Once I was a clever boy learning the arts of Oxford... is a quotation from the verses written by Bishop Richard Fleming (c.1385-1431) for his tomb in Lincoln Cathedral. Fleming, the founder of Lincoln College in Oxford, is the subject of my research for a D. Phil., and, like me, a son of the West Riding. I have remarked in the past that I have a deeply meaningful on-going relationship with a dead fifteenth century bishop... it was Fleming who, in effect, enabled me to come to Oxford and to learn its arts, and for that I am immensely grateful.

Thursday, 11 November 2010

St Martin

Today is the feast of St Martin of Tours (316-397). He was the first confessor saint to be afforded liturgical honours and is the patron of numerous churches and cathedral across Europe. The Wikipedia article about him and his cult, with appropriate links, is here. The key text of the life of St Martin by Sulpicius Severus can be read here.

In a biography of St Martin I read some years ago there is the argument that in Britain missionary communities inspired by St Martin's life and example often placed their churches under his patronage. This seems to be borne out by churches such as St Martin in Canterbury - usually thought to pre-date St Augustine's mission of 597 - St Martin in the Fields in London, where recent excavations found late Roman burials underneath the present church, rebuilt in the early eighteenth century in its present form, and the cathedral of St Martin at Whithorn, established by St Ninian. It occurs to me that he is not infrequently found as a patron of histotic churches in cities with Roman origins. I do not know how far the theory has been tested, but it is an attractive one, and one I think plausible. It does, of course, depend on an accurate transmission of the dedication - something which has been questioned in south-west England. In the areas I know well I am not sure, but in most cases dedications seem well established, or changes are recorded.

In my home area there is the fine medieval church of St Martin at Womersley.

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Womersley, The Church of St Martin
© Copyright Gordon Kneale Brooke

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Womersley, Church of St Martin, the nave and Rood screen

Situated on the magnesian limestone ridge it is built of excellent local stone and has some Anglo-Catholic fine furnishings by G.F.Bodley, who carried out a sympathetic and striking renovation in the 1890s. Unfortunately the stencilled decoration he included has largely disappeared. Nonetheless with some beautiful glass and vestments it was, when I knew it, a prayerful building.

Womersley includes the site of a Roman villa or farmstead, and there have been other Roman finds within the parish, as there has of a pagan Anglo-Saxon burial with grave goods. Given that this part of what is now Yorkshire remained under Christian rule, in the kingdom of Elmet until the beginning of the seventh century, and only a generation or so before St Paulinus' mission in 625 to convert the north - where he found churches which had been deserted by their British clergy - the evidence of late Roman occupation, a pagan Anglo-Saxon presence and a church dedicated to a St Martin whose cult appears to have spread soon after his death in 397, all gathered together in a classically English village setting suggests that Womersley, on well drained land above the marshes to the east and the more wooded clay soils to the west , and not far from Roman roads and routes that have remained in use, may, and I only write may, be an argument for continuity of settlement from the Roman period onwards. It is a complex question, but this looks a tempting example.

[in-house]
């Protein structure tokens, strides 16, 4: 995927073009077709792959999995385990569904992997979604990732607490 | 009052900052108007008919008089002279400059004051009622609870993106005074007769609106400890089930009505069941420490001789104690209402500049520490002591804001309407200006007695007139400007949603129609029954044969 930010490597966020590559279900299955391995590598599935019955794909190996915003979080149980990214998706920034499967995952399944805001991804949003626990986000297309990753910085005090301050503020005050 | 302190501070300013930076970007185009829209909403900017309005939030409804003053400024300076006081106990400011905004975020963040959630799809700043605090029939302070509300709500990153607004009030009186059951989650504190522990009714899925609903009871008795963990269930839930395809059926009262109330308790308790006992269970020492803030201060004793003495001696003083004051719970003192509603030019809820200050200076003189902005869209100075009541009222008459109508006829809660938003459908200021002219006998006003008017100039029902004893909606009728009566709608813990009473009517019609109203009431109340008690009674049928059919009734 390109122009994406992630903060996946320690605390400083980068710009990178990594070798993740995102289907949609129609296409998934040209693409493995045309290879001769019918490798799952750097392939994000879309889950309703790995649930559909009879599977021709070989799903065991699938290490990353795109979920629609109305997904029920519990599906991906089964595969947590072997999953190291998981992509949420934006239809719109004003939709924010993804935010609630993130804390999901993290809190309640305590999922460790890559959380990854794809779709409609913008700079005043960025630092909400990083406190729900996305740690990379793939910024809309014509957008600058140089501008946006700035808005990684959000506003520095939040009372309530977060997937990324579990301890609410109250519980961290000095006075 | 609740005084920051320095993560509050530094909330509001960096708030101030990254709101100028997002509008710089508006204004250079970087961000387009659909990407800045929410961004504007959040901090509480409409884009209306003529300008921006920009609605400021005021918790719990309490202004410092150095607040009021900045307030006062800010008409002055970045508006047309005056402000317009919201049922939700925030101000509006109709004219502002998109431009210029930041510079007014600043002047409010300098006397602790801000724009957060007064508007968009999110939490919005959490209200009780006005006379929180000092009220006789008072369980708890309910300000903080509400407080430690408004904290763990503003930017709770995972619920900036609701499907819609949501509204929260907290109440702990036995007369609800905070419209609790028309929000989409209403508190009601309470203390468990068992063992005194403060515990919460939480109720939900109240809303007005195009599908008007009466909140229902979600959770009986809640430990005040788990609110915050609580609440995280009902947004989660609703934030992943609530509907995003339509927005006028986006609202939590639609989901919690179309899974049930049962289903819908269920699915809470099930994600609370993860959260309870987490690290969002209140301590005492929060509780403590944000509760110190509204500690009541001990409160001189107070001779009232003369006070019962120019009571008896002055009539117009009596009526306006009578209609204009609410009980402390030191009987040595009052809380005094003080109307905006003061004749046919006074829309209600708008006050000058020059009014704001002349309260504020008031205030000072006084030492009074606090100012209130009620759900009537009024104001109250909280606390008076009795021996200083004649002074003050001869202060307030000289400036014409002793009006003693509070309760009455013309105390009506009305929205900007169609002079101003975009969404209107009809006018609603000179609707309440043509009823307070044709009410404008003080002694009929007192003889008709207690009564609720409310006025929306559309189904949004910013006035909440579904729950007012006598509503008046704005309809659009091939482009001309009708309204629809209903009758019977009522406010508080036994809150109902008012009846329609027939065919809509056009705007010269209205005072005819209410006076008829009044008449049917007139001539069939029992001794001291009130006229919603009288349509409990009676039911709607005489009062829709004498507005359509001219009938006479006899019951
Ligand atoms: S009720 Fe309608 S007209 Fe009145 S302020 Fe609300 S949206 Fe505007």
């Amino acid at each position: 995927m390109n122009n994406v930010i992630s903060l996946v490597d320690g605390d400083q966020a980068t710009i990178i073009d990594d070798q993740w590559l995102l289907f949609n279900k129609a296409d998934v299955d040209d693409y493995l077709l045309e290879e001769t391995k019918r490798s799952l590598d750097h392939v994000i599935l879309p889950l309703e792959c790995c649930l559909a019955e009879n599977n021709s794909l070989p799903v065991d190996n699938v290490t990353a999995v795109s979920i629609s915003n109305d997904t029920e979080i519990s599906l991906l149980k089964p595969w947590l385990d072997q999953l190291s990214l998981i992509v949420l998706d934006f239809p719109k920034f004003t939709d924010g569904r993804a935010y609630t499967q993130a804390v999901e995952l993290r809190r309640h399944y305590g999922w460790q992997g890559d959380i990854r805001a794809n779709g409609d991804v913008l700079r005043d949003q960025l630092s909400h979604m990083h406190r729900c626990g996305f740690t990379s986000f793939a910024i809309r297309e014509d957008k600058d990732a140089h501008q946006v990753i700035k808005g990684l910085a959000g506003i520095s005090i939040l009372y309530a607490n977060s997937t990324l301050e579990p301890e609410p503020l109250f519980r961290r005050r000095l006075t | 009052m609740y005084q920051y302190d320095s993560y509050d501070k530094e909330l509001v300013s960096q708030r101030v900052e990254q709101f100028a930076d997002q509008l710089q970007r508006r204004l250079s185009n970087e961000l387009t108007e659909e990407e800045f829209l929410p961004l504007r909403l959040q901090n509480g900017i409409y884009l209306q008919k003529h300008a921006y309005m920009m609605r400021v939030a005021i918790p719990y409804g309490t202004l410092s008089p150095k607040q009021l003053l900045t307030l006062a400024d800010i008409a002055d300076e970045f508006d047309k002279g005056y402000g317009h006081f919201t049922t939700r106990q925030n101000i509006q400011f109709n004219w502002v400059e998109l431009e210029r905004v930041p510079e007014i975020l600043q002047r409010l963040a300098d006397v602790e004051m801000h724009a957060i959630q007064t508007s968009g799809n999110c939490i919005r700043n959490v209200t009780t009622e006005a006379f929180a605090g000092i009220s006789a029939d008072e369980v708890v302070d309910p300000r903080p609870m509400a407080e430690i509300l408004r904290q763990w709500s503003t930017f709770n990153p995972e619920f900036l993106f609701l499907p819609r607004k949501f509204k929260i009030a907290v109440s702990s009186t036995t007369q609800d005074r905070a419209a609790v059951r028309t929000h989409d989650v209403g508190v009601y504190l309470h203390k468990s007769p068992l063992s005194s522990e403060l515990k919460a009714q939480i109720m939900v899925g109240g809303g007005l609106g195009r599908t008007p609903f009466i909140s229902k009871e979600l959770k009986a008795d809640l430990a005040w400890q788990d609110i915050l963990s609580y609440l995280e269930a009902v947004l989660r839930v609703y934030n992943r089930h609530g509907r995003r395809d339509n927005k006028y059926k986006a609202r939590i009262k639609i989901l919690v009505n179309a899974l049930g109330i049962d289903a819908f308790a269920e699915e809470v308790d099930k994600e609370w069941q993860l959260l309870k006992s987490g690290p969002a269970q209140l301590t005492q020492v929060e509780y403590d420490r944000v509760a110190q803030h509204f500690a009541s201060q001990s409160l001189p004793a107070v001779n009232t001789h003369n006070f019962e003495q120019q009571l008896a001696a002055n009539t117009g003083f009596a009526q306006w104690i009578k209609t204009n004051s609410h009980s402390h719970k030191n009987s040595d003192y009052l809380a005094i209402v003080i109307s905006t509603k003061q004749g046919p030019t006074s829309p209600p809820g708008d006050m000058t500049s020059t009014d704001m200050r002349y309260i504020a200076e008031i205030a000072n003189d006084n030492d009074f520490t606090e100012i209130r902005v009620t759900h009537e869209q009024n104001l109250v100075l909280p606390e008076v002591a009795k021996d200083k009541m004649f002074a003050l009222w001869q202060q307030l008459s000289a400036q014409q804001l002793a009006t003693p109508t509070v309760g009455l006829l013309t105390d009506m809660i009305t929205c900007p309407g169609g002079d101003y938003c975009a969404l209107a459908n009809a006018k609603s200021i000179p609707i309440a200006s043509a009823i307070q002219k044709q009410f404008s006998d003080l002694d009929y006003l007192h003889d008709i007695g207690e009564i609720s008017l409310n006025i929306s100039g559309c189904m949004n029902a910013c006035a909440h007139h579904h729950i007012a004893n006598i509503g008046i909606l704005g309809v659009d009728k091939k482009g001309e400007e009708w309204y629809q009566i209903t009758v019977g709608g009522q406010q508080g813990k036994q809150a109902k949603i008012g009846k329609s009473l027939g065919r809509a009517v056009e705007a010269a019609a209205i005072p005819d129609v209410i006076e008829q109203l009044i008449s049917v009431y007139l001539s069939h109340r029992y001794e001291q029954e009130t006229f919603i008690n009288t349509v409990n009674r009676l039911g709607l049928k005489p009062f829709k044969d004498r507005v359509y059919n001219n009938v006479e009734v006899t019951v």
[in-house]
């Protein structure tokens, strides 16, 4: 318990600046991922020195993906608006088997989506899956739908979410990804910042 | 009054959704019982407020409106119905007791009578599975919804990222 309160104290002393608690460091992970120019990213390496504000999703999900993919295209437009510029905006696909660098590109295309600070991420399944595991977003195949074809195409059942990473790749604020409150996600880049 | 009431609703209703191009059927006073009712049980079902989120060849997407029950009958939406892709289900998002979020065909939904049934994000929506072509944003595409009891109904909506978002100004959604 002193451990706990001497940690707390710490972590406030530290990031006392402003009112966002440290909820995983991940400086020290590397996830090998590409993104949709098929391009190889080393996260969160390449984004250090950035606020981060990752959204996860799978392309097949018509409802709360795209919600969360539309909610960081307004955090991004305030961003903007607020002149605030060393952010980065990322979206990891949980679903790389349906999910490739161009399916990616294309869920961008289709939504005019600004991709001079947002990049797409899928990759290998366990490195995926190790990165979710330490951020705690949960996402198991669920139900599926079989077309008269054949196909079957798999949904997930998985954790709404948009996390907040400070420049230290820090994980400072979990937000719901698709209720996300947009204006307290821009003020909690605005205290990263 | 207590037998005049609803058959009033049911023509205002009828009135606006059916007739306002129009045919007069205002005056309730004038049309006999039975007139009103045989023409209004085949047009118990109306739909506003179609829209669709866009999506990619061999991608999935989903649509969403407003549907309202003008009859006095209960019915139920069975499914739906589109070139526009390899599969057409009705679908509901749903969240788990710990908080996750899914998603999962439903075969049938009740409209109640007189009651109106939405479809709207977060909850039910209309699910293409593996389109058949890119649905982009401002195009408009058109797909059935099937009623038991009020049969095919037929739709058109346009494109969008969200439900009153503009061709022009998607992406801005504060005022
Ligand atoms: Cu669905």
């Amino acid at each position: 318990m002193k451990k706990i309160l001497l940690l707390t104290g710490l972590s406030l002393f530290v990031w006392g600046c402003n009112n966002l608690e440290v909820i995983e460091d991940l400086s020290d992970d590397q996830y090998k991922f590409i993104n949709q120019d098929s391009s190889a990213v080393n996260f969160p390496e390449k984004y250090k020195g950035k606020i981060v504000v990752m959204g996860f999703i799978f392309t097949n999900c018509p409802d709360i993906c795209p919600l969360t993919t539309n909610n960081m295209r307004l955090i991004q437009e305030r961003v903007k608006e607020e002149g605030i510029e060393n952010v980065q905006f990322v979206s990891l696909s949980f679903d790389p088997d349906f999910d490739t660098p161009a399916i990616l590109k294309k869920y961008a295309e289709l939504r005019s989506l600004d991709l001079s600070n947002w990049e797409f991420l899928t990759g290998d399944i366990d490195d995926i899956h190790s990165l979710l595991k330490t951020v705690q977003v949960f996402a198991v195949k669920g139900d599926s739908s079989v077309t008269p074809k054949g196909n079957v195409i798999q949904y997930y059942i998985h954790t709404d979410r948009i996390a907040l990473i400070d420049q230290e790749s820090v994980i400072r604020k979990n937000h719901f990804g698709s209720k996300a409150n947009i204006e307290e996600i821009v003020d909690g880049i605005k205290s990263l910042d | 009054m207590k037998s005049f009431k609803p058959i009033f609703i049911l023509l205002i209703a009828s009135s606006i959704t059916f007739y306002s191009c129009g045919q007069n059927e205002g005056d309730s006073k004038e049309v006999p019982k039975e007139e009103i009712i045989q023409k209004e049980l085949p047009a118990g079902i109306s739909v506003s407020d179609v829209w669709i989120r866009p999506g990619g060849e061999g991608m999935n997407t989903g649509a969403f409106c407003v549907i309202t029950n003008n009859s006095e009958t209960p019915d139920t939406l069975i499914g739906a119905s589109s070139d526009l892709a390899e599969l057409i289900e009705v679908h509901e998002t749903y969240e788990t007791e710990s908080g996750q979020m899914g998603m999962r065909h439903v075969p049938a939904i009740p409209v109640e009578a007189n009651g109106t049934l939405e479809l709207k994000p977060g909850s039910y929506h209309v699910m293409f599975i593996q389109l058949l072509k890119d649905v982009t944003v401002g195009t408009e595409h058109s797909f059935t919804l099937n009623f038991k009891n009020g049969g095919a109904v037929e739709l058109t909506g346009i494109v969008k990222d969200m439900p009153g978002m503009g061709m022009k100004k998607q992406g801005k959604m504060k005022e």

Also in my home area, in the city of York is the church of St Martin le Grand in Coney Street. This was a fine mid-fifteenth century church , but tragically was bombed in 1942, and "restored" in the 1960s, which in my opinion, and as we would say up north, made a right mess of it. (Yes, I know the Luftwaffe messed it up to start with but that is no reason not to restore it properly. It is, in my opinion one of G.G. Pace's awful designs, though one website says it is "considered to be one of the best designs by architect George Pace". The whole thing smacks of the diocese of York ridding itself of unwanted and unloved churches).

It is the church where St Margaret Clitherow was baptized and married, so she would have seen the St Martin window.

Mercifully this, the great west window of circa 1442, and the gift of the vicar Robert Semer, had been removed at the beginning of the war and survived, and is still to be seen on site.


The figure of St Martin,
from the window in St Martin le Grand York,
given by the vicar, Robert Semer, circa 1442

Photo by Gordon Plumb

There are details of the window here, in photographs again by Gordon Plumb and also here, which highlights the episodes from St Martin's life as depicted in the window, and shows that Sulpicius Severus' life of the saint remained known.

And finally, simply because I like the paintings of El Greco, here is his depiction of the saint dividing his cloak. Although completely anachronistic in its dress and setting, it does convey the idea of Martin the idealistic young officer impelled to an act of Christian charity.


El Greco St Martin and the Beggar c.1597-99
National Gallery of Art,
Washington D.C.

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